Final Fantasy Dissidia for the PSP was Square Enix’s love letter to its fans who eagerly wanted to assume the role of a Final Fantasy hero or villain in a game that features the ageless fight between good and evil. Released in 2009, the game was met with generally favourable reviews and after a short wait, Square Enix has now returned with its anticipated sequel, Dissidia 012: Duodecim Final Fantasy.
The game tells the story of the endless battle between Chaos and Cosmo in the twelfth cycle with both sides summoning warriors to their cause. This time around, Cosmo has called for the help of six new heroes that include Lightning, Tifa, Vaan, Laguna and Kain. The band of heroes fight against a relentless army known as the Manikins who threaten the very balance of the eternal struggle between Chaos and Cosmo. For the most part, the story feels dull and highly predictable at select points that leave you focusing more on constant duels as the game progresses.
Battles continue the traditional of one-on-one combat against your opponent. Bravery and HP attacks are vital to defeating the enemy with movement, guarding and dodging being your standard steps to a solid victory. As the name suggests, bravery attacks do not inflict damage but lower both you and your enemy’s bravery levels in battle. They also serve to increase your attack power if you inflict the Bravery Break status on your foe. HP attacks are simply attacks to deal damage and pummel your enemy into submission.
When your Ex gauge is full, you receive not only a boost in Ex Mode but also the ability to unleash Ex attacks or Ex Revenge. If you perform a regular HP attack in Ex Mode, you’ll unleash a very powerful attack on an unsuspecting enemy. In the event you are attacked while executing this move, you’ll be able to use Ex Revenge, a technique that slows your enemy’s movements considerably which gives you a chance to strike back strategically.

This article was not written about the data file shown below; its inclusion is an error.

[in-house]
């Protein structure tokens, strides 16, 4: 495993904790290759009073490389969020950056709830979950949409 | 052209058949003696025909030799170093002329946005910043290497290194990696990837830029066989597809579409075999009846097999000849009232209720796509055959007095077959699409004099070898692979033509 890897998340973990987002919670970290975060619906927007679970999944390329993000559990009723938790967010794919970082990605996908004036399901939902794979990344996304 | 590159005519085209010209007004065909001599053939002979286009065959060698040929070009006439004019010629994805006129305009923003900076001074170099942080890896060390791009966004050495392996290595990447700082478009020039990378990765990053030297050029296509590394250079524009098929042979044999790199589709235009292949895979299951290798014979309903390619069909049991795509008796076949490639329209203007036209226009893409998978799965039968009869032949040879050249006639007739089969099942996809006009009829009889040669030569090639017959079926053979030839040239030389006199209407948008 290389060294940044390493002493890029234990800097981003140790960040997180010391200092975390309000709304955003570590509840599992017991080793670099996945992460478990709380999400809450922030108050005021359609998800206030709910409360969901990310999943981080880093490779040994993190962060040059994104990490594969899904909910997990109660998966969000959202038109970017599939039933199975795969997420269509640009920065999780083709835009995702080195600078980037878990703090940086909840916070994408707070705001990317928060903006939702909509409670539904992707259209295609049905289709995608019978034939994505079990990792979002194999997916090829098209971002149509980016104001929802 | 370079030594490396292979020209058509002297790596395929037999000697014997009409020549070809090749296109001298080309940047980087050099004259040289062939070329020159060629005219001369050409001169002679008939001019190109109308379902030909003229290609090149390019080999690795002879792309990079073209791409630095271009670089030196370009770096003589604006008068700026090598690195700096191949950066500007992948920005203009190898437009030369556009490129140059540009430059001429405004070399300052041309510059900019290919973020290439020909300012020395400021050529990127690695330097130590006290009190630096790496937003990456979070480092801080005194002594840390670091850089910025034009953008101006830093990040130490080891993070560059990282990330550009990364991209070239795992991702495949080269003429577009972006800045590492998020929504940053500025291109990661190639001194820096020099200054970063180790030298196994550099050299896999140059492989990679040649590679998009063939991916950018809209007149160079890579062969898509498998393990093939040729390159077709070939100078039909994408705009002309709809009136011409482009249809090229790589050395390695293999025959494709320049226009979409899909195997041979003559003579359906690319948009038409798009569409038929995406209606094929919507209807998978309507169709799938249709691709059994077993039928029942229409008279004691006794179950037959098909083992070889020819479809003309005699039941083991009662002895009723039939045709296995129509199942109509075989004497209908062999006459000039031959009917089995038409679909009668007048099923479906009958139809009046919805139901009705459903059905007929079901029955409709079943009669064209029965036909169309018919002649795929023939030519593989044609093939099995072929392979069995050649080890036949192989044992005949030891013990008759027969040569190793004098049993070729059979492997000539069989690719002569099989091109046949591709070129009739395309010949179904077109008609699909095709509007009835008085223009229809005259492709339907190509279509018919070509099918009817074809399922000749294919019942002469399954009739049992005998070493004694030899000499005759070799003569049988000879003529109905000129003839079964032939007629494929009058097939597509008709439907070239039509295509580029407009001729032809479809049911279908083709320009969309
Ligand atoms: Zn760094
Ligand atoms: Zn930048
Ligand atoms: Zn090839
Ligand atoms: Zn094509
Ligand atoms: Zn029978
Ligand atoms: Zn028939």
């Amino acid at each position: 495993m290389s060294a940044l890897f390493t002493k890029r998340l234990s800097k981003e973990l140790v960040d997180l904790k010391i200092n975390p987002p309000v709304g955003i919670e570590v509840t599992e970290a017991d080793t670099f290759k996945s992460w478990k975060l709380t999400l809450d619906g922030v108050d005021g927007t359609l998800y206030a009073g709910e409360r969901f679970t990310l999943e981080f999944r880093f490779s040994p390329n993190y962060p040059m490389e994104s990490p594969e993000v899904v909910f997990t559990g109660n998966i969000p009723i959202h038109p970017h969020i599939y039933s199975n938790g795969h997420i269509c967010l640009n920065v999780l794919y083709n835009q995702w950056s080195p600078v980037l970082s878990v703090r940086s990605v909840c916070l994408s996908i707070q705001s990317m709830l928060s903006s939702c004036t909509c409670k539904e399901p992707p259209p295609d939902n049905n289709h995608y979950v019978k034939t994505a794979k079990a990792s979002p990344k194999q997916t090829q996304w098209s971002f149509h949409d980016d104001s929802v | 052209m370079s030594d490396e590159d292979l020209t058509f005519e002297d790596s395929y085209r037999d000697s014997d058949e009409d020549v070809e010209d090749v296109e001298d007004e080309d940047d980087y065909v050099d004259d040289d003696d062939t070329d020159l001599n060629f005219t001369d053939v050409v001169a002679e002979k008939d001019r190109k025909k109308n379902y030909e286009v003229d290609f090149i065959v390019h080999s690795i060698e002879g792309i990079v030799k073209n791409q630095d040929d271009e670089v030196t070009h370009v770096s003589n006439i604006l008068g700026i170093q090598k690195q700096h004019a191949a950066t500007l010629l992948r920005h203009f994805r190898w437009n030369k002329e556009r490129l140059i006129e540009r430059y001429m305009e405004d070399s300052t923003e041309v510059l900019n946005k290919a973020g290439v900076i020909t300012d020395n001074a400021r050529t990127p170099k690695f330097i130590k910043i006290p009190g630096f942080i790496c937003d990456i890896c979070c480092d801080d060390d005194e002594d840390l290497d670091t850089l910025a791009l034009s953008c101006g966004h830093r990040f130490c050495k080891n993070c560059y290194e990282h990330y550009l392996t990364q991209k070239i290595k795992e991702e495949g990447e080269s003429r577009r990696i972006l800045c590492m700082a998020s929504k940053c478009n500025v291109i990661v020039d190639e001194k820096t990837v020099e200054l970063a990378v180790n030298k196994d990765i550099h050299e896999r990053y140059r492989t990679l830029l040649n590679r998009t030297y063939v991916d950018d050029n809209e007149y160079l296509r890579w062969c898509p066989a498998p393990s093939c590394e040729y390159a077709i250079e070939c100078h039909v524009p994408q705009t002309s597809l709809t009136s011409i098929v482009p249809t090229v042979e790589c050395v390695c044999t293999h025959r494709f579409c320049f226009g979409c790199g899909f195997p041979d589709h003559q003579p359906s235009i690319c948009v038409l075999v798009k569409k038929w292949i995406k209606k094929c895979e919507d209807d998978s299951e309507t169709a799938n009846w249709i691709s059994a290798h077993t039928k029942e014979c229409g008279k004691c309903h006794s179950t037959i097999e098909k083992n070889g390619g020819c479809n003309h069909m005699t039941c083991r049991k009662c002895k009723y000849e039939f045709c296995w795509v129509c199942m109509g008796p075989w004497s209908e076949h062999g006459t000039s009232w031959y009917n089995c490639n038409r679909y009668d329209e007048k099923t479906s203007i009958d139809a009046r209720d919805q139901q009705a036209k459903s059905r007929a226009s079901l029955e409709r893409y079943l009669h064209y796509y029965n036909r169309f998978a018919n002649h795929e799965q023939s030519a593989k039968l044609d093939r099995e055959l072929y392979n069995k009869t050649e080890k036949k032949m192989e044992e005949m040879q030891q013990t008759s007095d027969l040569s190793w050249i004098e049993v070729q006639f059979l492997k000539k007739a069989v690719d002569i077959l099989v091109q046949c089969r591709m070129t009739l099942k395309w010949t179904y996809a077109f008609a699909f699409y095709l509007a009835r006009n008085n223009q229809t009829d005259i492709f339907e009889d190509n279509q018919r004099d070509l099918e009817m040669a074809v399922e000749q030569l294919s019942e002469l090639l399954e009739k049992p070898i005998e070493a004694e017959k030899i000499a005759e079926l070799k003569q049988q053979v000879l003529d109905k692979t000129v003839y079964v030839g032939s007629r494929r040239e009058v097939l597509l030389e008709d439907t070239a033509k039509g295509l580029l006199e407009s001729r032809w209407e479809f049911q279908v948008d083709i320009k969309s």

A new feature known as the Assist Attack allows you to call upon your allies to aid you in the heat of the battle to either strike or defend your character. The Assist gauge is filled through the use of Bravery attacks for which one block is required when enlisting the help of a fellow team member. Be warned that if your ally is hit unexpectedly, the Assist gauge will be temporarily disabled, leaving you to fend for yourself. If an enemy is pummelling you in battle, you can use Assist Change to call an ally and to escape from trouble.
You are able to roam the world map in traditional RPG fashion while conversing with your teammates and travelling to your next destination. You will encounter enemies on the field, find treasure chests and be able to purchase items at shops across the continent. You’ll encounter both red and blue gateways: the first being story missions necessary to advance the story whereas the latter represents additional side quests. Each of the gateways has conditions that must be fulfilled prior to you advancing further into the game.
A Communications mode is available to exchange friend cards or compete directly online via the wireless mode. Other extras include the ability to transport your data to use an existing character from the original game and to view exclusive artifacts.
Visually, the cutscenes are impressive and the character designs polished. The same cannot be said for the voices as the dialogue falls flat on the delivery with the characters sounding monotonous, indifferent or very pretentious. The soundtrack is exactly what fans expect with lots of tunes and tributes paid to the roster of heroes, heroines and villains.
Dissidia 012: Duodecim Final Fantasy is a better game than the original with its refined gameplay mechanics and battle system. Though the story leaves much to be desired, Square has addressed many of the problems from the original game by giving fans more of what they want. A feeling of déjà vu still exists but Square has managed to keep things fresh with Dissidia 012: Duodecim Final Fantasy, which is a worthy game for series’ veterans and fans.